Eye For Film >> Movies >> Around The World In 80 Days (2004) Film Review
Around The World In 80 Days
Reviewed by: Angus Wolfe Murray
Around The World In 80 Days won the Oscar for Best Picture in 1956 for producer Mike Todd, one of Elizabeth Taylor's more flamboyant husbands, and catapulted David Niven into the higher echelons of A-list stars. History won't repeat itself this time and Steve Coogan is unlikely to surpass Hugh Grant in the American mind as the quintessential English toff, not because his Phileas Fogg, is, in Molesworth mi's words "a weed", but because he's funny in the obsessive manner of a gentleman scientist who doesn't get out much.
Jules Verne can rest peacefully in his grave. Jackie Chan takes liberties with his story, but all in the cause of entertainment. He plays Lau Xing, a Chinaman who robs the Bank of England of a jade Buddha and gives the bumbling London peelers the slip by accepting the post of eccentric inventor Fogg's valet. The Buddha had been stolen from his village by a gang of masked bandits, calling themselves The Black Scorpions, led by the beautiful, deadly General Fang (Karen Mok), whose motives are not entirely decipherable.
The 80 days' excursion is the result of a crazy wager between Fogg and Lord Kelvin (Jim Broadbent), the reactionary president of the Royal Academy of Science. Xing, now calling himself Passepartout, accompanies the hapless Fogg on his journey, picking up a scatterbrained French hatcheck girl, Monique La Roche (Cecile De France), with artistic pretensions, in Paris, and followed at an unsafe distance by the accident-prone Inspector Fix (Ewen Bremner) from the Metropolitan Police.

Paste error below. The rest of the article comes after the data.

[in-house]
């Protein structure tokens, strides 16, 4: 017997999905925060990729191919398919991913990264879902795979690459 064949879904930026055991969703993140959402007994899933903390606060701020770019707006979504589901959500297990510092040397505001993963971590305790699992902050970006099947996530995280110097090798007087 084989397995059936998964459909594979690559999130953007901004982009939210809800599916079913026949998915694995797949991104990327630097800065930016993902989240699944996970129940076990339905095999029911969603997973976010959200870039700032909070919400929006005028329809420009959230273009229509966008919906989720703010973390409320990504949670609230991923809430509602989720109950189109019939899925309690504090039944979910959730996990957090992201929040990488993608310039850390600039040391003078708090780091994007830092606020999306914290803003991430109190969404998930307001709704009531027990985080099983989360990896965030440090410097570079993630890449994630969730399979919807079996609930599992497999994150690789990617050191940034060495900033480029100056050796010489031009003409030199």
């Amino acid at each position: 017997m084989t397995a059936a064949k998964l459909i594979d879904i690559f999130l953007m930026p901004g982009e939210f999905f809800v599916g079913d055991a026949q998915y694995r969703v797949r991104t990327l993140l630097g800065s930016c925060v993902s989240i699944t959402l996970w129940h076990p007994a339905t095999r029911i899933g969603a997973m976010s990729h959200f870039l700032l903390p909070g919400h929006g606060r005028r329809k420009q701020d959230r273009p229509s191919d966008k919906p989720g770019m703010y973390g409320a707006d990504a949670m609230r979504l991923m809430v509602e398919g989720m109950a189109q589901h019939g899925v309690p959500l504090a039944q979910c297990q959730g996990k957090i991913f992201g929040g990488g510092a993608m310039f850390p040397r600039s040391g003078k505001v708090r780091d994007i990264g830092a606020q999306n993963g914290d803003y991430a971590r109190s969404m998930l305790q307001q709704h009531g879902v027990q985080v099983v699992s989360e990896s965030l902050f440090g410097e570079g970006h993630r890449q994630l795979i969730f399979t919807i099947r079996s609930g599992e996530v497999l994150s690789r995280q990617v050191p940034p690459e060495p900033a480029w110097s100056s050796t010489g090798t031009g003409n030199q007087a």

The film evolves into a series of set pieces, introducing a rash of famous names in cameo roles, including Sir Richard Branson as a balloonist (what else?) and Kathy Bates as Queen Vic. Why it works so well, where Shanghai Knights did not, is to do with style. The combination of pastiche, martial arts, slapstick, special effects, sentimentality and well judged performances feels light enough to blow away and yet never witless. The sole exception is Bremner, who appears to have staggered out of a Charlie Chaplin silent short with pieces of his brain missing.
Broadbent demonstrates the magnificence of Victorian arrogance and Coogan steps well back from the false sincerity of Alan Partridge to give Phileas the respect he deserves. Chan's comic timing and fighting skills are sharper than ever - will this man ever grow old? This is what he has been hoping to achieve in Hollywood ever since he arrived from Hong Kong, a thoroughly entertaining adventure yarn, with believable characters who provide a quality of skills not immediately associated with school holiday fare.
Phileas knows that his wager is foolish and yet accepts it anyway. Such idiocy requires a special kind of courage. It's called naivety. Long may it thrive.Reviewed on: 09 Jul 2004